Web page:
More than 800,000 homeowners in Ireland have received letters from the government this month reminding them that they are liable to pay Local Property Tax (LPT).
If you’re one of them, here’s what you need to know about LPT, and what you need to do to arrange payment.
How does Local Property Tax work?
LPT is a tax on residential property. For the purposes of the tax, a residential property is defined as any building currently used as a dwelling, or one that is suitable for use as a dwelling even if it is unoccupied. Properties are exempt from LPT if they are both unoccupied AND unsuitable for habitation, for example due to disrepair.
(A property is still liable if it is inhabited regardless of the state of disrepair it might be in).
The amount of tax owed is based on the valuation of the property. The current valuation period runs from November 2021 to November 2025. Valuation is self-assessed, and submitted via an LPT return. If you have not yet submitted an LPT return, you are required to make a valuation of your property as of November 2021. You won’t have to do so again until 2025.
Liability to pay LPT carries over from the previous year. So the reminder letters sent out on 1st November this year were based on the status of the property on 1st November 2022. If you bought a home between November 2021 and November 2022, or a property you own was renovated to become habitable again during that period, you may have received notification of liability for the first time.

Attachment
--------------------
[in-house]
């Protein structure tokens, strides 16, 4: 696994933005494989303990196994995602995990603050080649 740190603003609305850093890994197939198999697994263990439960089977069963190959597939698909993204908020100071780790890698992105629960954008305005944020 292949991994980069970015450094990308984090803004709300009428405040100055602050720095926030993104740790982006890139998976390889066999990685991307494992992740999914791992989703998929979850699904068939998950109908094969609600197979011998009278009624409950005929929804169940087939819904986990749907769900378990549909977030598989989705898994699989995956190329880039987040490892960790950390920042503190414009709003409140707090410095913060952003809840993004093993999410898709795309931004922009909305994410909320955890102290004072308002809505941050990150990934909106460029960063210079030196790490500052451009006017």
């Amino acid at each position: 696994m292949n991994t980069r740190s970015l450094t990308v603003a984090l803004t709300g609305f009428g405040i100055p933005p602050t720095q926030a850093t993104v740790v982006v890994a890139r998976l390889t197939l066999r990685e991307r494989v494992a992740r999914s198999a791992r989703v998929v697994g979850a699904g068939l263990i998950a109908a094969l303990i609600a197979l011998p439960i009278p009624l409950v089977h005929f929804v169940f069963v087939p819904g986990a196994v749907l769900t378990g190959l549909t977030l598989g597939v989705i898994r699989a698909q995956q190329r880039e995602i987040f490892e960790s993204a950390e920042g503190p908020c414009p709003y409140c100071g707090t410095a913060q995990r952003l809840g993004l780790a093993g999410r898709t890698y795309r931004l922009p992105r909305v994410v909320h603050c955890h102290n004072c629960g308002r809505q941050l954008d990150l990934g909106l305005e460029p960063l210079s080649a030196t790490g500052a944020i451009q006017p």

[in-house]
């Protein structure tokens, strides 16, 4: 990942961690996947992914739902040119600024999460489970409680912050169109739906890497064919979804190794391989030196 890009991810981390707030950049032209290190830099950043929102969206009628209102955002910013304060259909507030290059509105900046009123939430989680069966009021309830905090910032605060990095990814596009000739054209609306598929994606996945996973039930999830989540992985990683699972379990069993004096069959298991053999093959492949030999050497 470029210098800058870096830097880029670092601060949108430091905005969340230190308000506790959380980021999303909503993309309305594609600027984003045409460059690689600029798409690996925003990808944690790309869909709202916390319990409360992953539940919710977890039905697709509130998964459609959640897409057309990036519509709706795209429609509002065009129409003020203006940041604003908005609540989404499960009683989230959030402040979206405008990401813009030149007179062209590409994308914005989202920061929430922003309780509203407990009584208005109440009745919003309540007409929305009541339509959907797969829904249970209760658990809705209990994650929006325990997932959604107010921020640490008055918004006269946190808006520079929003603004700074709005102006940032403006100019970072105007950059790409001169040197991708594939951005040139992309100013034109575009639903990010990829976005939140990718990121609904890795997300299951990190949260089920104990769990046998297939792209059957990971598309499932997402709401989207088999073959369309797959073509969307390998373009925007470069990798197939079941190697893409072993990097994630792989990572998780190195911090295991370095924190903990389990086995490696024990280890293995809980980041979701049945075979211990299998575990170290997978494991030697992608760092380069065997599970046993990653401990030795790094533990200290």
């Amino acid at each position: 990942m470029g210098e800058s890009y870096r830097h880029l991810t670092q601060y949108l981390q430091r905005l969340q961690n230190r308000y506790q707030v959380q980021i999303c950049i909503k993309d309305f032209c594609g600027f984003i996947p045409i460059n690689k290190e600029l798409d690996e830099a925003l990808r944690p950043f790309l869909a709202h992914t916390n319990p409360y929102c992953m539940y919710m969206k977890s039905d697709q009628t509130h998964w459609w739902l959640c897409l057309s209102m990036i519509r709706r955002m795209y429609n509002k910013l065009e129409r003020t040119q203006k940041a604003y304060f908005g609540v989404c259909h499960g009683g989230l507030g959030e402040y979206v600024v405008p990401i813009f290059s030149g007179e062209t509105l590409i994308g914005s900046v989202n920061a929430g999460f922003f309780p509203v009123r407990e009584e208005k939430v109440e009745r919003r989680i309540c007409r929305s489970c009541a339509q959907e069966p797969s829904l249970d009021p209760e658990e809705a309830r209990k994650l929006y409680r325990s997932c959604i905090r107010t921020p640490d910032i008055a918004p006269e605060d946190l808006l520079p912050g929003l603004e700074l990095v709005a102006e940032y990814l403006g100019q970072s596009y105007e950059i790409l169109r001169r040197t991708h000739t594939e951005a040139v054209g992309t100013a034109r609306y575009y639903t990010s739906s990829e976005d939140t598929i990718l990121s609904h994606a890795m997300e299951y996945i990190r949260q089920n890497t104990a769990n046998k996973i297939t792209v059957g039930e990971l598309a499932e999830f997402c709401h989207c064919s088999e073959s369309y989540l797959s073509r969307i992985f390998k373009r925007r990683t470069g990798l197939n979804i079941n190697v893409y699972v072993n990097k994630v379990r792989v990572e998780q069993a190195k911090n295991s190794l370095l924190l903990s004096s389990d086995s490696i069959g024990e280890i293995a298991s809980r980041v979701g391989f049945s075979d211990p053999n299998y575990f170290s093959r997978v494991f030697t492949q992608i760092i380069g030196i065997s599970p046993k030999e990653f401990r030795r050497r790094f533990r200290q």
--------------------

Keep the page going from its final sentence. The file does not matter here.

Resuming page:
How do I pay LPT?
There are a range of options for paying your LPT, each with their own deadlines:
- 10th January 2024 – deadline for paying in full by cash, cheque, credit or debit card
- 15th January 2024 – Monthly direct debits start, and continue on the 15th of each month.
- January 2024 – Other phased payments start, including deduction at source and phased cash payments via an authorised payment service provider.
- 21 March 2024 – Deduction date for Annual Debit Instruction (ADI).
You must inform Revenue of your chosen payment method by 1st December. Confirmation and arrangements to pay can be made online via the LPT Portal.
What if I don’t believe I am liable for LPT?
You are liable for LPT if you are the owner or joint owner of any property that meets the definition of being a residential dwelling in the current liability period. That applies to private owners as well as commercial owners such as landlords and housing associations. You are also liable for LPT if you have a leasehold on a property of over 20 years.
If you believe there has been a mistake in identifying you as the owner of a property classified as liable for LPT, or in the classification of the property as liable, please contact Xeinadin Group to talk to our tax team.